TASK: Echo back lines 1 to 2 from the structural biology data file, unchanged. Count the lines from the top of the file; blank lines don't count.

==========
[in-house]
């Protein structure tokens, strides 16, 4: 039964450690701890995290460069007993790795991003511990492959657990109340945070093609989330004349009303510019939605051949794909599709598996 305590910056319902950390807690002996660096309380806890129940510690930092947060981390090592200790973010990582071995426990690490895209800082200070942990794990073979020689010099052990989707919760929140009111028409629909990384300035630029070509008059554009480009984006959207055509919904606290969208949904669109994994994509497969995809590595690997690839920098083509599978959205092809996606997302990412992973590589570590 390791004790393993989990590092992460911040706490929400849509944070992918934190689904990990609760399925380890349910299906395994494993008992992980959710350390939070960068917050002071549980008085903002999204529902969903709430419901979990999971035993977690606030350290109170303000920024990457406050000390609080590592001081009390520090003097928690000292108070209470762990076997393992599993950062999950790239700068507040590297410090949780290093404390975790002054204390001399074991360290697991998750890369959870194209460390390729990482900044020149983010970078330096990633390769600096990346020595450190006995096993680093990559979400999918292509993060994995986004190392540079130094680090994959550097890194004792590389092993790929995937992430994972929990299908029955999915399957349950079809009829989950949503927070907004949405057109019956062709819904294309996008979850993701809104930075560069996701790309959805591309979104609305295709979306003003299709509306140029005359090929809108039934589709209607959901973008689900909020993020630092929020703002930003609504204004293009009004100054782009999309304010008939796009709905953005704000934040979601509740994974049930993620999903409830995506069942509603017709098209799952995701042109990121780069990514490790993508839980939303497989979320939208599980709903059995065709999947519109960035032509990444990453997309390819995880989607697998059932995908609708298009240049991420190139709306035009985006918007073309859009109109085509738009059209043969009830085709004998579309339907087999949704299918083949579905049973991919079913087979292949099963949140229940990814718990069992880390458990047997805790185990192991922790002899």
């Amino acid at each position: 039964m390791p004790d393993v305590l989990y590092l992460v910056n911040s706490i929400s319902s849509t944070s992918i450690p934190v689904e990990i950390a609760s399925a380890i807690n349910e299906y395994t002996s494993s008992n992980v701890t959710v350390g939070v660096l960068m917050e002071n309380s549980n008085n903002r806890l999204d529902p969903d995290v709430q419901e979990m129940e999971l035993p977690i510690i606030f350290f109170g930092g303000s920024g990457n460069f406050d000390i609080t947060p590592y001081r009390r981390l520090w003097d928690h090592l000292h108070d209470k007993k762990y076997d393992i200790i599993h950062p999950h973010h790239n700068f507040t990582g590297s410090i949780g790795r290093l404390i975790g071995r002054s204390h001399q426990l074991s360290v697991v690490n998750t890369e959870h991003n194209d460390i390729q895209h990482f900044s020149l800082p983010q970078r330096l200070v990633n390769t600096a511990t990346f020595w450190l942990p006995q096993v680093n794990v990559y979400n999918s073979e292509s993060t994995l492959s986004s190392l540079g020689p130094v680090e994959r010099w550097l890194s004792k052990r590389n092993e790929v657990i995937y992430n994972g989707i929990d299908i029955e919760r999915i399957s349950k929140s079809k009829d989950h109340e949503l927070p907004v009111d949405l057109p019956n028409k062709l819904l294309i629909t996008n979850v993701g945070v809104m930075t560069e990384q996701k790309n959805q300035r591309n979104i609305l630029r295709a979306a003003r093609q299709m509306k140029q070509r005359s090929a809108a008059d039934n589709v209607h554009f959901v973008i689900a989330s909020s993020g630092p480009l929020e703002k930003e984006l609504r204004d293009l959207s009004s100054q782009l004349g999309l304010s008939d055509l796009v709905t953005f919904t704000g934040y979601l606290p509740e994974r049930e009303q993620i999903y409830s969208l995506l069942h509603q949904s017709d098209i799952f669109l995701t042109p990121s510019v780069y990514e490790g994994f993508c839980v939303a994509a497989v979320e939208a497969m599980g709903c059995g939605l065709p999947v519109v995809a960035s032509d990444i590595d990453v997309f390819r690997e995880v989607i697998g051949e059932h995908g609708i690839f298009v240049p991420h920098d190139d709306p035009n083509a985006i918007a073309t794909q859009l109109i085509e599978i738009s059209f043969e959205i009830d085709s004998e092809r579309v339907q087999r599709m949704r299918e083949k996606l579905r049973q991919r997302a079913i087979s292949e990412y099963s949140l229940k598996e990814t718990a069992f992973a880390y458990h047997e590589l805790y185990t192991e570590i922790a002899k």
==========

[in-house]
């Protein structure tokens, strides 16, 4: 039964450690701890995290460069007993790795991003511990492959657990109340945070093609989330004349009303510019939605051949794909599709598996 305590910056319902950390807690002996660096309380806890129940510690930092947060981390090592200790973010990582071995426990690490895209800082200070942990794990073979020689010099052990989707919760929140009111028409629909990384300035630029070509008059554009480009984006959207055509919904606290969208949904669109994994994509497969995809590595690997690839920098083509599978959205092809996606997302990412992973590589570590 390791004790393993989990590092992460911040706490929400849509944070992918934190689904990990609760399925380890349910299906395994494993008992992980959710350390939070960068917050002071549980008085903002999204529902969903709430419901979990999971035993977690606030350290109170303000920024990457406050000390609080590592001081009390520090003097928690000292108070209470762990076997393992599993950062999950790239700068507040590297410090949780290093404390975790002054204390001399074991360290697991998750890369959870194209460390390729990482900044020149983010970078330096990633390769600096990346020595450190006995096993680093990559979400999918292509993060994995986004190392540079130094680090994959550097890194004792590389092993790929995937992430994972929990299908029955999915399957349950079809009829989950949503927070907004949405057109019956062709819904294309996008979850993701809104930075560069996701790309959805591309979104609305295709979306003003299709509306140029005359090929809108039934589709209607959901973008689900909020993020630092929020703002930003609504204004293009009004100054782009999309304010008939796009709905953005704000934040979601509740994974049930993620999903409830995506069942509603017709098209799952995701042109990121780069990514490790993508839980939303497989979320939208599980709903059995065709999947519109960035032509990444990453997309390819995880989607697998059932995908609708298009240049991420190139709306035009985006918007073309859009109109085509738009059209043969009830085709004998579309339907087999949704299918083949579905049973991919079913087979292949099963949140229940990814718990069992880390458990047997805790185990192991922790002899």